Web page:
Thanks for the Future.
My parents didn’t have much money when I was growing up, but they worked hard. I don’t believe they’ve ever been on a vacation. They managed to buy a Compaq Deskpro 386 a few years after it came out. That’s where all my free time ..well, all my time was spent. I had it all, Arkanoid, Lemmings, virtual pinball.
I beat the games, eventually mastered them, and I was upset that there were no more levels to play, puzzles to figure out. I wanted to build my own stages, but the computer was a magic box, so I did what any curious kid would do, I took it apart. There were no lemmings inside the box, no digital pinballs, just a bunch of plastic and metal. No magic at all.
A few years later, AOL was all the rave. My father would talk now and then about big things happening around computers, and he would throw out names like Steve Case, Bill Gates, and Steve Jobs. My father said to me, “These are important men. In the future, everything you do will be on a computer. It is the future.”
I was older then, 14 or so, and I was starting to put some of the pieces together: hardware and software. I started to realize that software was written by people, and people made mistakes. At the time, I played a MUD called Terris. I found that I could hack the system if I named my in-game character ‘bug.’ All the bug reports would be delivered to my inbox because the keyword to report an issue was ‘bug.’ I exploited certain issues to level up faster than anyone else, and after a few months, I was ranked number 1 in the world. Then, of course, I was banned when they found out what was going on. Haters.
After, I took a stab at building computers, soldering pieces together, putting my knowledge to the test. A few of them actually worked, too. I would get excited about new operating systems, Win3.1, 95, 98. I wrote my first video game in BASIC during that period. It was called Nuke Mario (simple game, just press the space bar to kill Mario with a nuclear bomb). And when college started, I went directly for a computer science degree.
I saw my first iPhone while I was on a date (with the woman who would become my soulmate years later) at a chinese buffet, and there it was. The guy put the phone on a table and was pinching to zoom into maps. The magic box was back, and this time it was hand-held.
It’s funny how you remember moments like that.
After college, I moved to San Francisco, where technology is made. By this point, I would say Apple was ‘winning.’ iPhone OS was a hit. Developers were pushing new apps all the time. Mas OS X blew me away as an operating system. I had a new allegiance, and it was to Apple.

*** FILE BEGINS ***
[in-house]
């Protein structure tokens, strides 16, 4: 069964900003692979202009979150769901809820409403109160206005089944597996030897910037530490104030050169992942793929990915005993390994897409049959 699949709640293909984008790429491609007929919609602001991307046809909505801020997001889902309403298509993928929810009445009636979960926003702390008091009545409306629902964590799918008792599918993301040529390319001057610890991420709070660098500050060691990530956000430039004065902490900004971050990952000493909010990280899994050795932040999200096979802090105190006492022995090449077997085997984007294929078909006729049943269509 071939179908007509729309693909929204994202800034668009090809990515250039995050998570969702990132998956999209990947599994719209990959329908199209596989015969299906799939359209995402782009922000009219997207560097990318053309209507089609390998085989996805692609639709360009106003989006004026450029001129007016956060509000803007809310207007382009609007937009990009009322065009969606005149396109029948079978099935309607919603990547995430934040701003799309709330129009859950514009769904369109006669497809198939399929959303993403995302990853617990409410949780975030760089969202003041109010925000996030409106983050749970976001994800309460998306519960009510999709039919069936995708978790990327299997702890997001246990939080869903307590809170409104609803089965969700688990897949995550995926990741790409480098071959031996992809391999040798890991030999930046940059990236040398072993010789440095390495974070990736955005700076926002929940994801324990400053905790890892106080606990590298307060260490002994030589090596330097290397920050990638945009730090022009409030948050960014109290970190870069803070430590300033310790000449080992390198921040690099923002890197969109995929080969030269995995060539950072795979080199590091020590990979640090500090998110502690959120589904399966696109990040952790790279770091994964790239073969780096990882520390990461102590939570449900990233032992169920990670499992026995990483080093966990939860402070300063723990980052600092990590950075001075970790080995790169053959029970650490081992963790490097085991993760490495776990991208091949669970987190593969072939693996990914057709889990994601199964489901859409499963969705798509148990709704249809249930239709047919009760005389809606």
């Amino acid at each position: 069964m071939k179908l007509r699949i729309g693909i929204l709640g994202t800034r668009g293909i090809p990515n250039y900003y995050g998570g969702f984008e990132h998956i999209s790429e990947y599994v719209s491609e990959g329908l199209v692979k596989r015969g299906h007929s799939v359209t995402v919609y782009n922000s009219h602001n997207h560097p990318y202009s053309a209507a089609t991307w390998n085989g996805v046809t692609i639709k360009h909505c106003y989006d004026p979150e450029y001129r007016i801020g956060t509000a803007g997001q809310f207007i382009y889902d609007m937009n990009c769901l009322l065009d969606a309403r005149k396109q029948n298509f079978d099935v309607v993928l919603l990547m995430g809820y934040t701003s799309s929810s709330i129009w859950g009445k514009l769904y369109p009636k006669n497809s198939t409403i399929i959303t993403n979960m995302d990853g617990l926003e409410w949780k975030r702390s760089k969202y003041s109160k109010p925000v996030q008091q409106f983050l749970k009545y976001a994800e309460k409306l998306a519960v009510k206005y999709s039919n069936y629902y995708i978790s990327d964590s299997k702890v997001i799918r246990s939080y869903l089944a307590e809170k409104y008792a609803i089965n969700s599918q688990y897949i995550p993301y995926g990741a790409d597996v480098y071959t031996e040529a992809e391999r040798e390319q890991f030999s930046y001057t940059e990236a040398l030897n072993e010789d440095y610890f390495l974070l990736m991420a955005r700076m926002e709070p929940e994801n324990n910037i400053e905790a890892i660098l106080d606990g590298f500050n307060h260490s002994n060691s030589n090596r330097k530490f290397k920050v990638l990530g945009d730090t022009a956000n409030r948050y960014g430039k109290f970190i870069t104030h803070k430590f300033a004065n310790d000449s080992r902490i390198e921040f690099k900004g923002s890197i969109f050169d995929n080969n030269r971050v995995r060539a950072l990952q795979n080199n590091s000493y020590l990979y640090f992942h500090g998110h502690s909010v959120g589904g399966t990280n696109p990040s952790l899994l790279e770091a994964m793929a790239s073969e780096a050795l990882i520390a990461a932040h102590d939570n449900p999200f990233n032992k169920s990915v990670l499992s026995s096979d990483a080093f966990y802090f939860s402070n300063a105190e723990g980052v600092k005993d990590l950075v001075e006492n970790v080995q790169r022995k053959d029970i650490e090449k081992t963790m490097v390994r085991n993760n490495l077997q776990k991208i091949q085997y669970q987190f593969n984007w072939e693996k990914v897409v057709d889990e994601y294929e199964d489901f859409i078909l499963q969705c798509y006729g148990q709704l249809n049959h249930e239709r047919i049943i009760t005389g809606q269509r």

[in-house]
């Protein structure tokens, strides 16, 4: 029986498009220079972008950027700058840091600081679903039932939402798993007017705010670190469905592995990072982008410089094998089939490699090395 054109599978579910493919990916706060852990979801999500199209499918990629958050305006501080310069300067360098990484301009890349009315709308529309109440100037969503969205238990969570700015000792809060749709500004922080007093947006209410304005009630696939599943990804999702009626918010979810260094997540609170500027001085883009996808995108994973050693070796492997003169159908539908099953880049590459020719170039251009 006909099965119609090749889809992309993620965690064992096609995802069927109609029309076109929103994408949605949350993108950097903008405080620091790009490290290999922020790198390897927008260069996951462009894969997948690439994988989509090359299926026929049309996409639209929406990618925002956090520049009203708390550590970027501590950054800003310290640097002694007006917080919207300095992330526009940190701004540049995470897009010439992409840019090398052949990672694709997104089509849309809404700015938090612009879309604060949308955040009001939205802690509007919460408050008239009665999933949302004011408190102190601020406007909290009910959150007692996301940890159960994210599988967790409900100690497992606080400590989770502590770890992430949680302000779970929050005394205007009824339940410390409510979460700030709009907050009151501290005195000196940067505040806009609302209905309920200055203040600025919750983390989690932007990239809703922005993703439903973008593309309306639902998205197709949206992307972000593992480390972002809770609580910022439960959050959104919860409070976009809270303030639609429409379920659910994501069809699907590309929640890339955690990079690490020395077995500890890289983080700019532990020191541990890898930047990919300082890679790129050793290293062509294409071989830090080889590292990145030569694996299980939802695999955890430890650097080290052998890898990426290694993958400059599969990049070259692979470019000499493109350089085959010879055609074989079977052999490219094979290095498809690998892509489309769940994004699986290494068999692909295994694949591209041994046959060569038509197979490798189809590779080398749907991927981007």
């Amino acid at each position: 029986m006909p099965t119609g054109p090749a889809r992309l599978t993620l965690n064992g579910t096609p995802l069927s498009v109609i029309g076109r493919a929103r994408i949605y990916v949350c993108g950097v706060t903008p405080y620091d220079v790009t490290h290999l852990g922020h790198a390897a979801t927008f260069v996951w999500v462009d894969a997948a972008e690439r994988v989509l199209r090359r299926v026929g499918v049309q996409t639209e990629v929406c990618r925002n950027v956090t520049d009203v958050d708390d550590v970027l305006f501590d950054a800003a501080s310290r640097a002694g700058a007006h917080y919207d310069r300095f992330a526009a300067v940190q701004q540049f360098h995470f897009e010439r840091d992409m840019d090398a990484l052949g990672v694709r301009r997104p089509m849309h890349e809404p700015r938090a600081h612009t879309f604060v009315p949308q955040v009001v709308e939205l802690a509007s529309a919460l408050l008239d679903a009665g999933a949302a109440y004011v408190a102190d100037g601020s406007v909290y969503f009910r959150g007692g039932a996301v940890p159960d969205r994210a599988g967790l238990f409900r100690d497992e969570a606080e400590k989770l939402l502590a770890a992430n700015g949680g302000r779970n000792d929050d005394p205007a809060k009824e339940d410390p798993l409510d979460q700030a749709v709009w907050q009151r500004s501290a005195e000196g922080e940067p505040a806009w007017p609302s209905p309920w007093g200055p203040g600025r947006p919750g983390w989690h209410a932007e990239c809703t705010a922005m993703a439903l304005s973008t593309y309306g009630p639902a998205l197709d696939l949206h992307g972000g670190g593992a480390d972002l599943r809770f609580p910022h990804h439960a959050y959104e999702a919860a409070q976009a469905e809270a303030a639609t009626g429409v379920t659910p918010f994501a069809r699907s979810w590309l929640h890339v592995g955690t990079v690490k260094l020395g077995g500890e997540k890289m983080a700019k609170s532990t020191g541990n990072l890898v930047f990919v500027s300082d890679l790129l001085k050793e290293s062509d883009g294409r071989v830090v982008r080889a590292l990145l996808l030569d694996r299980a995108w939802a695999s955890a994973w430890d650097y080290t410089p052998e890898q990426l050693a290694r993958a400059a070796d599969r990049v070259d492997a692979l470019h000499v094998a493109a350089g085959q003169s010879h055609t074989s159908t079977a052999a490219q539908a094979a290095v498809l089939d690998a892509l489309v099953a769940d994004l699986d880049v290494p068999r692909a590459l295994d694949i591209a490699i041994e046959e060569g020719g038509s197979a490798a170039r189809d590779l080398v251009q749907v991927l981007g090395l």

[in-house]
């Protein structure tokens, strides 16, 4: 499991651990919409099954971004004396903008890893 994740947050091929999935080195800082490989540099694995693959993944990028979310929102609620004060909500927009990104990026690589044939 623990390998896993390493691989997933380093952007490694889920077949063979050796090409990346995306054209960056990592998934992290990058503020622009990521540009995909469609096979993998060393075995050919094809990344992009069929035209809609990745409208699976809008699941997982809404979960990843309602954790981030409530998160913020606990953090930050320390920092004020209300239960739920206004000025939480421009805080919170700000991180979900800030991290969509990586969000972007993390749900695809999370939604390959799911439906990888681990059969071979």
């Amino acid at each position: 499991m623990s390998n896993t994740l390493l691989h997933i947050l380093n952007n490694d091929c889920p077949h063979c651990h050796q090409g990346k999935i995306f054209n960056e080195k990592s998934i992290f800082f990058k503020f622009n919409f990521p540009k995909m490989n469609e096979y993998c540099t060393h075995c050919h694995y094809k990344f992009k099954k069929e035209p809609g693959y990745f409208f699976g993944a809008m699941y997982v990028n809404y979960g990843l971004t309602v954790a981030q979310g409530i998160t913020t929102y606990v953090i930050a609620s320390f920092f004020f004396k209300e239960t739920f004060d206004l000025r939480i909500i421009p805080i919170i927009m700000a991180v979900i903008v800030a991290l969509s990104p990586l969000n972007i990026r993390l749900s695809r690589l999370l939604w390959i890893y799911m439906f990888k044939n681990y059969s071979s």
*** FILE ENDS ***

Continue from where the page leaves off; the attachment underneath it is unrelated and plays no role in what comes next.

I joined a small startup called Eventbrite in 2009, where I work hard to change the way ticketing is done in a world ruled by Ticketmaster. And I’m thrilled to see the swarm of brilliant people around me, captivated by technology, bent on changing the world.
They are like me, wanting to change the world. But it wasn’t until the next year until I saw that wanting and doing are two different things.
I was in the same room at WWDC when Steve Jobs unveiled the iPhone 4 and introduced iOS. I wanted to change the world, but there on that stage in Moscone West was a man who was actually changing it. At that moment, Steve Jobs reminded me a bit of John Galt in Ayn Rand’s Atlas Shrugged. Unyielding, decisive, intuitive, and selfish enough to make his dream come true. Steve was truly a motor of the world.
I’ve known about the man for 15 years and I followed his career actively for the last 5 of those years. But I didn’t move to San Francisco for Steve Jobs. I moved here because my dad was right. ”Everything you do will be on a computer.”
Steve Jobs was a champion of business, a driver of human achievement, and an advocate of how passion can make you an icon, and an idol. So thank you, Steve, for helping make my dad right all those years ago.
And thank you, dad, for the priceless insight. It’s because of that insight, I had direction. It’s because of that insight, I was able to grow a passion for technology. That insight enabled me.
I can still see my dad sitting there with a cup of coffee in his hand and a cigarette hanging out of the corner of his mouth, talking over the beeps and buzzes of our dial up modem trying to connect, “In the future, everything you do will be on a computer. It is the future.”
It’s funny how you remember moments like that.Sharing is caring -
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